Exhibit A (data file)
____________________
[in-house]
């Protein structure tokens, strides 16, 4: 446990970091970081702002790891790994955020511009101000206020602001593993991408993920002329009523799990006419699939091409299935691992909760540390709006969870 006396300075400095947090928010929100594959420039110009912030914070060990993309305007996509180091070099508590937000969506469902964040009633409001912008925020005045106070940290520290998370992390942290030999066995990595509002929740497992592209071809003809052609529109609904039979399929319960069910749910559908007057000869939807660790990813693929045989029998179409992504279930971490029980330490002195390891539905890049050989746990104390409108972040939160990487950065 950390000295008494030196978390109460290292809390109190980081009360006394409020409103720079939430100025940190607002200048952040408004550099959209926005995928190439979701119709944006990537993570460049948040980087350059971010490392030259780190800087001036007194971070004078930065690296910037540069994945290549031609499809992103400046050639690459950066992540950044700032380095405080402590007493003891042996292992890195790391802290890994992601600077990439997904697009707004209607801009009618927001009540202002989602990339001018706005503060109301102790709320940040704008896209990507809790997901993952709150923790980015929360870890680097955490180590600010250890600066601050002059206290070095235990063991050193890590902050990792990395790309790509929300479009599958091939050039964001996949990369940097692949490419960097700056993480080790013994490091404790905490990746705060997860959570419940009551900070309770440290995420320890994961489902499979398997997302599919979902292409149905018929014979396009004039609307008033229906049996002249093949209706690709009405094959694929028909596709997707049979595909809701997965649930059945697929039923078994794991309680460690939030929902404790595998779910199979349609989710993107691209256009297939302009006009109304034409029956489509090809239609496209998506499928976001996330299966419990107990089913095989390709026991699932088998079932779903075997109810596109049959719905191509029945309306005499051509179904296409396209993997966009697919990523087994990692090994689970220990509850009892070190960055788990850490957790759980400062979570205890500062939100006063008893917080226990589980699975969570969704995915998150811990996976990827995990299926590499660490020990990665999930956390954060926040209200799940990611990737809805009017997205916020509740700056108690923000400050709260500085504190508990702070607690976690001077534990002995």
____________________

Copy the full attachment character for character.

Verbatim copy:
[in-house]
């Protein structure tokens, strides 16, 4: 446990970091970081702002790891790994955020511009101000206020602001593993991408993920002329009523799990006419699939091409299935691992909760540390709006969870 006396300075400095947090928010929100594959420039110009912030914070060990993309305007996509180091070099508590937000969506469902964040009633409001912008925020005045106070940290520290998370992390942290030999066995990595509002929740497992592209071809003809052609529109609904039979399929319960069910749910559908007057000869939807660790990813693929045989029998179409992504279930971490029980330490002195390891539905890049050989746990104390409108972040939160990487950065 950390000295008494030196978390109460290292809390109190980081009360006394409020409103720079939430100025940190607002200048952040408004550099959209926005995928190439979701119709944006990537993570460049948040980087350059971010490392030259780190800087001036007194971070004078930065690296910037540069994945290549031609499809992103400046050639690459950066992540950044700032380095405080402590007493003891042996292992890195790391802290890994992601600077990439997904697009707004209607801009009618927001009540202002989602990339001018706005503060109301102790709320940040704008896209990507809790997901993952709150923790980015929360870890680097955490180590600010250890600066601050002059206290070095235990063991050193890590902050990792990395790309790509929300479009599958091939050039964001996949990369940097692949490419960097700056993480080790013994490091404790905490990746705060997860959570419940009551900070309770440290995420320890994961489902499979398997997302599919979902292409149905018929014979396009004039609307008033229906049996002249093949209706690709009405094959694929028909596709997707049979595909809701997965649930059945697929039923078994794991309680460690939030929902404790595998779910199979349609989710993107691209256009297939302009006009109304034409029956489509090809239609496209998506499928976001996330299966419990107990089913095989390709026991699932088998079932779903075997109810596109049959719905191509029945309306005499051509179904296409396209993997966009697919990523087994990692090994689970220990509850009892070190960055788990850490957790759980400062979570205890500062939100006063008893917080226990589980699975969570969704995915998150811990996976990827995990299926590499660490020990990665999930956390954060926040209200799940990611990737809805009017997205916020509740700056108690923000400050709260500085504190508990702070607690976690001077534990002995």